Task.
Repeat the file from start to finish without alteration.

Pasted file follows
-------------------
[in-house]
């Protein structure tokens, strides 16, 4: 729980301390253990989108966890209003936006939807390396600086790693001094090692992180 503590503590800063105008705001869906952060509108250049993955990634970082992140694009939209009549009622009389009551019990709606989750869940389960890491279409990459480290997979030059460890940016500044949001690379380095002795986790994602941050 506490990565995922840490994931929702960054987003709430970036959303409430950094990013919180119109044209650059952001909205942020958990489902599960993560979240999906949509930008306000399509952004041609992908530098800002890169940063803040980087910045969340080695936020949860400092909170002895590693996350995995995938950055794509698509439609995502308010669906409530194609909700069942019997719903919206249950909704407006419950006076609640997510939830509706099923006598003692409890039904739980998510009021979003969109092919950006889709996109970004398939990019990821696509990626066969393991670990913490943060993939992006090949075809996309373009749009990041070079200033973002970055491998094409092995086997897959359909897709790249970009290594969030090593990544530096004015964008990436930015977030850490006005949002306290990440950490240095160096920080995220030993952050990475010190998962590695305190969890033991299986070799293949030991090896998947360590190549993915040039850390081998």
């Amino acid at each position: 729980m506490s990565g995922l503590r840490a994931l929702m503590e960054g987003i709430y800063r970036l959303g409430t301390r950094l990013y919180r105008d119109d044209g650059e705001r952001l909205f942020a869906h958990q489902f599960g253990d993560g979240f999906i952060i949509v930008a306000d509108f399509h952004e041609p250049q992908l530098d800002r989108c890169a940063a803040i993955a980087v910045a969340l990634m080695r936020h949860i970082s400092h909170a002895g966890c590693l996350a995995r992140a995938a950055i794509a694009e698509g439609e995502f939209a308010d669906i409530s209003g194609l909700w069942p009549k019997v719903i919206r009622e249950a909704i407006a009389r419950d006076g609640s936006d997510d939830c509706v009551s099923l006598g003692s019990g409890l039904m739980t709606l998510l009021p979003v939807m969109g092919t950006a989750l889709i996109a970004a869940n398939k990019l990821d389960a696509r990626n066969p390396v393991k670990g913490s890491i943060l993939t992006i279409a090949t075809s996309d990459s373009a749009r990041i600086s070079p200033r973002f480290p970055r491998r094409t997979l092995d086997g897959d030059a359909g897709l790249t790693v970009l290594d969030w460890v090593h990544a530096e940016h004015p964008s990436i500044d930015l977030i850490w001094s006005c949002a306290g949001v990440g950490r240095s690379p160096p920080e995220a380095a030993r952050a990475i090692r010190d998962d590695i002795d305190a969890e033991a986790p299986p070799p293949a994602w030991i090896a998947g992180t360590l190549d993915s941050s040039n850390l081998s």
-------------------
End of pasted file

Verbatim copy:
[in-house]
């Protein structure tokens, strides 16, 4: 729980301390253990989108966890209003936006939807390396600086790693001094090692992180 503590503590800063105008705001869906952060509108250049993955990634970082992140694009939209009549009622009389009551019990709606989750869940389960890491279409990459480290997979030059460890940016500044949001690379380095002795986790994602941050 506490990565995922840490994931929702960054987003709430970036959303409430950094990013919180119109044209650059952001909205942020958990489902599960993560979240999906949509930008306000399509952004041609992908530098800002890169940063803040980087910045969340080695936020949860400092909170002895590693996350995995995938950055794509698509439609995502308010669906409530194609909700069942019997719903919206249950909704407006419950006076609640997510939830509706099923006598003692409890039904739980998510009021979003969109092919950006889709996109970004398939990019990821696509990626066969393991670990913490943060993939992006090949075809996309373009749009990041070079200033973002970055491998094409092995086997897959359909897709790249970009290594969030090593990544530096004015964008990436930015977030850490006005949002306290990440950490240095160096920080995220030993952050990475010190998962590695305190969890033991299986070799293949030991090896998947360590190549993915040039850390081998």
């Amino acid at each position: 729980m506490s990565g995922l503590r840490a994931l929702m503590e960054g987003i709430y800063r970036l959303g409430t301390r950094l990013y919180r105008d119109d044209g650059e705001r952001l909205f942020a869906h958990q489902f599960g253990d993560g979240f999906i952060i949509v930008a306000d509108f399509h952004e041609p250049q992908l530098d800002r989108c890169a940063a803040i993955a980087v910045a969340l990634m080695r936020h949860i970082s400092h909170a002895g966890c590693l996350a995995r992140a995938a950055i794509a694009e698509g439609e995502f939209a308010d669906i409530s209003g194609l909700w069942p009549k019997v719903i919206r009622e249950a909704i407006a009389r419950d006076g609640s936006d997510d939830c509706v009551s099923l006598g003692s019990g409890l039904m739980t709606l998510l009021p979003v939807m969109g092919t950006a989750l889709i996109a970004a869940n398939k990019l990821d389960a696509r990626n066969p390396v393991k670990g913490s890491i943060l993939t992006i279409a090949t075809s996309d990459s373009a749009r990041i600086s070079p200033r973002f480290p970055r491998r094409t997979l092995d086997g897959d030059a359909g897709l790249t790693v970009l290594d969030w460890v090593h990544a530096e940016h004015p964008s990436i500044d930015l977030i850490w001094s006005c949002a306290g949001v990440g950490r240095s690379p160096p920080e995220a380095a030993r952050a990475i090692r010190d998962d590695i002795d305190a969890e033991a986790p299986p070799p293949a994602w030991i090896a998947g992180t360590l190549d993915s941050s040039n850390l081998s």